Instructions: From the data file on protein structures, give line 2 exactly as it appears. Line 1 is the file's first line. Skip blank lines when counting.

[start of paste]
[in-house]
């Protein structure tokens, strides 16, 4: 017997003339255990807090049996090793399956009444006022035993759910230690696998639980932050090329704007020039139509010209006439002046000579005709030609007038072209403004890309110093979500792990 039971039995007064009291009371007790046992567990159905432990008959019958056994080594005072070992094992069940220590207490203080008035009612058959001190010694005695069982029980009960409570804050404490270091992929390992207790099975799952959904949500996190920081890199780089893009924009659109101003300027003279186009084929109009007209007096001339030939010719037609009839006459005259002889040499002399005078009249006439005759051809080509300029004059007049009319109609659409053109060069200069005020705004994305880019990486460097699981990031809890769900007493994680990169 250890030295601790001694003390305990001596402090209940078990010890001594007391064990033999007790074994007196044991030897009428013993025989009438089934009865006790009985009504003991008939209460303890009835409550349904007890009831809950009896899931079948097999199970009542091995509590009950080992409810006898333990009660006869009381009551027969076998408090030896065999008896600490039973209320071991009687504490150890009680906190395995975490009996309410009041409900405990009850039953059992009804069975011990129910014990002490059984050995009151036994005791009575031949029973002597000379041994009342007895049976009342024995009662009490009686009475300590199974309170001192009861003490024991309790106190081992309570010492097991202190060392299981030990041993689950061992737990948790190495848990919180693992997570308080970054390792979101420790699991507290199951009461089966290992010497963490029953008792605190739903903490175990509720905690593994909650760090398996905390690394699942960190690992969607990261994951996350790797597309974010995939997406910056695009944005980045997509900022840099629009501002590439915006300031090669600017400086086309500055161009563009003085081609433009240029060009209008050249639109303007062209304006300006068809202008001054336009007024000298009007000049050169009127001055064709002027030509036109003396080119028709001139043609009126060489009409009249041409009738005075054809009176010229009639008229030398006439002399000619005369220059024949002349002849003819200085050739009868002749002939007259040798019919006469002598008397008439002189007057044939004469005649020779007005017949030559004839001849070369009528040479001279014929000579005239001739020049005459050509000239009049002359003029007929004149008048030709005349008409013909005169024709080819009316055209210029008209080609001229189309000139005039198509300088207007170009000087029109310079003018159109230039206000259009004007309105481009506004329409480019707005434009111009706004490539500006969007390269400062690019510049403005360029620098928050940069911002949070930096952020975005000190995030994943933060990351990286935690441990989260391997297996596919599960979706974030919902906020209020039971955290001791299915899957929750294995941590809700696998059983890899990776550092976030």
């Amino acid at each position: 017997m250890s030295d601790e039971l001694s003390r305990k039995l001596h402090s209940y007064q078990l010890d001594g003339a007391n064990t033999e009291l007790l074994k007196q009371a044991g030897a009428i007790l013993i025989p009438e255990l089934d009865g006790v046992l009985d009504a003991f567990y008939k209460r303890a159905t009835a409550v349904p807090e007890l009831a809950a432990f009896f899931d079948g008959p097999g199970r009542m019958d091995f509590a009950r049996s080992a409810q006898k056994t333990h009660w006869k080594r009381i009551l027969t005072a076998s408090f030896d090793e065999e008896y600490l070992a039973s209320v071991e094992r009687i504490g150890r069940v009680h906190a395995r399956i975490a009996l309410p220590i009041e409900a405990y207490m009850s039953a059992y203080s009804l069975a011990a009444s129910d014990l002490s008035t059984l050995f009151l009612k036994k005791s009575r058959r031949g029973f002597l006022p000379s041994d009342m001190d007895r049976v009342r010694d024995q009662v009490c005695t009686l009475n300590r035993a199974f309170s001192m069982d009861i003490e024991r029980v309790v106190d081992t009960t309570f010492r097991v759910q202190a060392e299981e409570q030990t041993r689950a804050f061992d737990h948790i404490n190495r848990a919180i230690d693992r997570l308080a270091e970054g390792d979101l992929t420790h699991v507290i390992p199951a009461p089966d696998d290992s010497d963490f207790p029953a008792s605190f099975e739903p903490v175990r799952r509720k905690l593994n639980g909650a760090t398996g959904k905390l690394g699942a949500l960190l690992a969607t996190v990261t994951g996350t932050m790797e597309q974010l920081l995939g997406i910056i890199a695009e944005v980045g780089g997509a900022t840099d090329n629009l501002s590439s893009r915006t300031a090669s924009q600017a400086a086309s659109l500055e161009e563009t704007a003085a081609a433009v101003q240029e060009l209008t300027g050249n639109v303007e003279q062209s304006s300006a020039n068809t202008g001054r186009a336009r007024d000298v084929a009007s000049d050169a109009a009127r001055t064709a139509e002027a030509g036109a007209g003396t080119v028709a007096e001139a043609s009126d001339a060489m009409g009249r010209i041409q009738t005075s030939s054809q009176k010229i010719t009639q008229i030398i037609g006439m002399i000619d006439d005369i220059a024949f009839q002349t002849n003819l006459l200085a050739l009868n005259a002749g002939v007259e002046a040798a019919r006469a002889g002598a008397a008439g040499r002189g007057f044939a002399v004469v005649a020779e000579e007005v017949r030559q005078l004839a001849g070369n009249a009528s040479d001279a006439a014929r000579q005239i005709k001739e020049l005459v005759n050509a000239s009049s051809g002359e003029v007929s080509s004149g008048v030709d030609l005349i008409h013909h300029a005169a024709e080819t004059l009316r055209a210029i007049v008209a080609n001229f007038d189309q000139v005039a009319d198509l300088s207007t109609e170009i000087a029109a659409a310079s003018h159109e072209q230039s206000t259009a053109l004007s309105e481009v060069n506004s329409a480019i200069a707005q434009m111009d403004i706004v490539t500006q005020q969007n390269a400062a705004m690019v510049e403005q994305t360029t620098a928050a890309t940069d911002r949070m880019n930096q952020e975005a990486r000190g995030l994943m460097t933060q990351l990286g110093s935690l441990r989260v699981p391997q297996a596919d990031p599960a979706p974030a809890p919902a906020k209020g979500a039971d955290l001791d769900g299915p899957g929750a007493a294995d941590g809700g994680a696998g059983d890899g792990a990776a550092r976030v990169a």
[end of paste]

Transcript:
């Protein structure tokens, strides 16, 4: 017997003339255990807090049996090793399956009444006022035993759910230690696998639980932050090329704007020039139509010209006439002046000579005709030609007038072209403004890309110093979500792990 039971039995007064009291009371007790046992567990159905432990008959019958056994080594005072070992094992069940220590207490203080008035009612058959001190010694005695069982029980009960409570804050404490270091992929390992207790099975799952959904949500996190920081890199780089893009924009659109101003300027003279186009084929109009007209007096001339030939010719037609009839006459005259002889040499002399005078009249006439005759051809080509300029004059007049009319109609659409053109060069200069005020705004994305880019990486460097699981990031809890769900007493994680990169 250890030295601790001694003390305990001596402090209940078990010890001594007391064990033999007790074994007196044991030897009428013993025989009438089934009865006790009985009504003991008939209460303890009835409550349904007890009831809950009896899931079948097999199970009542091995509590009950080992409810006898333990009660006869009381009551027969076998408090030896065999008896600490039973209320071991009687504490150890009680906190395995975490009996309410009041409900405990009850039953059992009804069975011990129910014990002490059984050995009151036994005791009575031949029973002597000379041994009342007895049976009342024995009662009490009686009475300590199974309170001192009861003490024991309790106190081992309570010492097991202190060392299981030990041993689950061992737990948790190495848990919180693992997570308080970054390792979101420790699991507290199951009461089966290992010497963490029953008792605190739903903490175990509720905690593994909650760090398996905390690394699942960190690992969607990261994951996350790797597309974010995939997406910056695009944005980045997509900022840099629009501002590439915006300031090669600017400086086309500055161009563009003085081609433009240029060009209008050249639109303007062209304006300006068809202008001054336009007024000298009007000049050169009127001055064709002027030509036109003396080119028709001139043609009126060489009409009249041409009738005075054809009176010229009639008229030398006439002399000619005369220059024949002349002849003819200085050739009868002749002939007259040798019919006469002598008397008439002189007057044939004469005649020779007005017949030559004839001849070369009528040479001279014929000579005239001739020049005459050509000239009049002359003029007929004149008048030709005349008409013909005169024709080819009316055209210029008209080609001229189309000139005039198509300088207007170009000087029109310079003018159109230039206000259009004007309105481009506004329409480019707005434009111009706004490539500006969007390269400062690019510049403005360029620098928050940069911002949070930096952020975005000190995030994943933060990351990286935690441990989260391997297996596919599960979706974030919902906020209020039971955290001791299915899957929750294995941590809700696998059983890899990776550092976030």